Anyway, before starting, I pored over my cookbooks to find something to paint. Pretty quickly, I figured out some of my most classic cookbooks had too many ingredients to think about painting. Then I dropped my pretensions and went to the most used books on my shelf, Alice Waters’ Chez Panisse Fruit and Chez Panisse Vegetables. I love these books because the chapters are organized by the main fruit or vegetable component. They let me go to the market, pick what’s good, and then come home to cook it. The painting above is Roasted Fig and Quail Salad. We have great fig trees in our neighborhood, so I knew this one would be fun. Below are the figs I picked, the salad we enjoyed, and some details of the painting.
We’ve been working on some food paintings lately. Before we dove into the bigger ones we’re working on now, we tried a few two-ingredient studies. I’m looking forward to sharing the ones that came after these, but they’re still cooking.
Dave Plunkert and Joyce Hesselberth over at Spur Design have put together a great show for a good cause.
Here’s the info:
100 Heads for Haiti Saturday April 10, 2010 6-8:30pm Spur Gallery, 3504 Ash Street, Baltimore, MD 21211
WHAT: 100 HEADS FOR HAITI is an exhibition designed to raise money for Doctors Without Borders by selling original drawings, paintings and collages donated by invited artists. 100% of proceeds will be donated to Doctors Without Borders.
GOAL: $10,000 Original Art and a Group Poster print will be sold at the gallery, pieces will be sold on a first come, first serve basis. The remaining pieces & posters that do not sell at the gallery event will be available for purchase online for one month after the opening. Original Art: $100 (plus tax) Two piece maximum per customer. Group Poster: $50 (plus tax)
I thought I’d take a moment to follow up on my last post. I’ve been experimenting with ways to make patterns that keep the look and feel of our non pattern work. We usually prefer to push our elements out to the edge of the composition, allowing elements to be cropped off. In making these patterns, we’ve found that it’s much easier to contain each unit within it’s own rectangle. I’m still experimenting with ways of getting the expansive feel of our more full compositions. So far, I think the landscape in the last post was my best attempt.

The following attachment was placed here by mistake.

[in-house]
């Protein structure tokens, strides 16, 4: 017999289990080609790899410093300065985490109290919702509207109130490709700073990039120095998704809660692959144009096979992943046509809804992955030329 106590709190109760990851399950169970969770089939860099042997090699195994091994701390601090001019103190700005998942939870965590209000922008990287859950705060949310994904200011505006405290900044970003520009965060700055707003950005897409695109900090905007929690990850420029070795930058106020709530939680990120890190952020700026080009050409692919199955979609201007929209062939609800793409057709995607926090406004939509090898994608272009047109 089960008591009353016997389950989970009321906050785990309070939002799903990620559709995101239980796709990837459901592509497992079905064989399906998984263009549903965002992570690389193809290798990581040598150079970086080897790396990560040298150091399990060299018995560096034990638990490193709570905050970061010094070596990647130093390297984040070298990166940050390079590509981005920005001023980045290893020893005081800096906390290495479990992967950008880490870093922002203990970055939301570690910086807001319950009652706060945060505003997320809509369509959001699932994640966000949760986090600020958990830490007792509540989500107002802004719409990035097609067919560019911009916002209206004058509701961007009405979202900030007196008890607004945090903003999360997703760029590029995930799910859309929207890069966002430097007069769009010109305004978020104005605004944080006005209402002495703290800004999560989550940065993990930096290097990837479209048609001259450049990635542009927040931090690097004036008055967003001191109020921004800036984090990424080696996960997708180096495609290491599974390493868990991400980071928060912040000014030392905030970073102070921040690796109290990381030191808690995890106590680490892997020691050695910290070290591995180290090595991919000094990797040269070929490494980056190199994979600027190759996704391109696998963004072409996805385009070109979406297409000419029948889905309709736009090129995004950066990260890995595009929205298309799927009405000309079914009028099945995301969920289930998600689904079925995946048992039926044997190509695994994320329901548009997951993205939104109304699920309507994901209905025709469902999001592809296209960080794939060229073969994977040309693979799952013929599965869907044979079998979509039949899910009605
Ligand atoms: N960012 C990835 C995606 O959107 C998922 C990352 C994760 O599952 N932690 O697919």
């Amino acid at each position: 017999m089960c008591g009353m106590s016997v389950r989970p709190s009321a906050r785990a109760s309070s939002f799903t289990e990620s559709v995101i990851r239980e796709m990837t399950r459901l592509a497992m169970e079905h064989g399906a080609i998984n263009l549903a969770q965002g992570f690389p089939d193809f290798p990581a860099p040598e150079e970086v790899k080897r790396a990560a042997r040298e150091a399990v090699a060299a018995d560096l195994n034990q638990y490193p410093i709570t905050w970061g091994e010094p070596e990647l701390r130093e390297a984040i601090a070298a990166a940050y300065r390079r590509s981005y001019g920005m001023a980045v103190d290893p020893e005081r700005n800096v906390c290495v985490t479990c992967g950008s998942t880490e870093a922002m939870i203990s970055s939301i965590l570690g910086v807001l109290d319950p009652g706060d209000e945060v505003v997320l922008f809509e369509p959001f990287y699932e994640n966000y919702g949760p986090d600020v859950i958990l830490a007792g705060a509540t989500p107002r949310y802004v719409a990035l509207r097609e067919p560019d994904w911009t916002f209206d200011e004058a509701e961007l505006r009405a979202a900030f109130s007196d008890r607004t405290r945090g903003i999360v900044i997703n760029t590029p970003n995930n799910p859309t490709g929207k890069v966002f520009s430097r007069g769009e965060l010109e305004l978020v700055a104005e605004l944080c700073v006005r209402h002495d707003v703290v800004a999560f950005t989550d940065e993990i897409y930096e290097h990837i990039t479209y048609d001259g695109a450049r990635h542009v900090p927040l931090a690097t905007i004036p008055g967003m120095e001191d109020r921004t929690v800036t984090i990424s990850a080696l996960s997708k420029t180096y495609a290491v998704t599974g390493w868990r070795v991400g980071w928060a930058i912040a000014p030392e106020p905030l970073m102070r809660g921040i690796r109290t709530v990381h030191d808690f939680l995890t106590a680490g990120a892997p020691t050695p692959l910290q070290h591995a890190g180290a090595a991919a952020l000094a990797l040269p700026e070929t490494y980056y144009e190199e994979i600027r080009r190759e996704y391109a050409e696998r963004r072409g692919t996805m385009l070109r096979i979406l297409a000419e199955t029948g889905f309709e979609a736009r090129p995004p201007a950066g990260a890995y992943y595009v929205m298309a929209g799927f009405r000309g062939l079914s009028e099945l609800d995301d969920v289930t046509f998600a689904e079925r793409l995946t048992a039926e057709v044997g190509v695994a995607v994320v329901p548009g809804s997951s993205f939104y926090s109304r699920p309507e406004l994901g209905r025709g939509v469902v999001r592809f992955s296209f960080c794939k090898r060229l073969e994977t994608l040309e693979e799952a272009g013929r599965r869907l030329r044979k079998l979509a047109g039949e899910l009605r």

With the batch I’m posting here, my goal was to more directly address the grid while coming up with something that still feels characteristically us.
Over the years, we’ve continued to draw upon repeats and from textile examples for various reasons. At some point we figured out that gender issues would be inherent in anything made together by a boy and a girl. I liked the way that, by using paint that referenced textiles, the issue was imbedded right there in the material.
We’ve cooled out on gallery shows in the last few years, but the last one we really threw ourselves into was at 222 Gallery. There I made a seemless screen print that covered a whole wall. I posted about it back then on Drawger. This got me interested in making some patterns that could actually be repeated on fabric. Kind of coming full circle from just looking at fabric to make paintings, we’re now making paintings that we’re envisioning as fabric.
Here’s some of them.
We’ve got a large batch, but I like these best so far. I’ll be posting more later.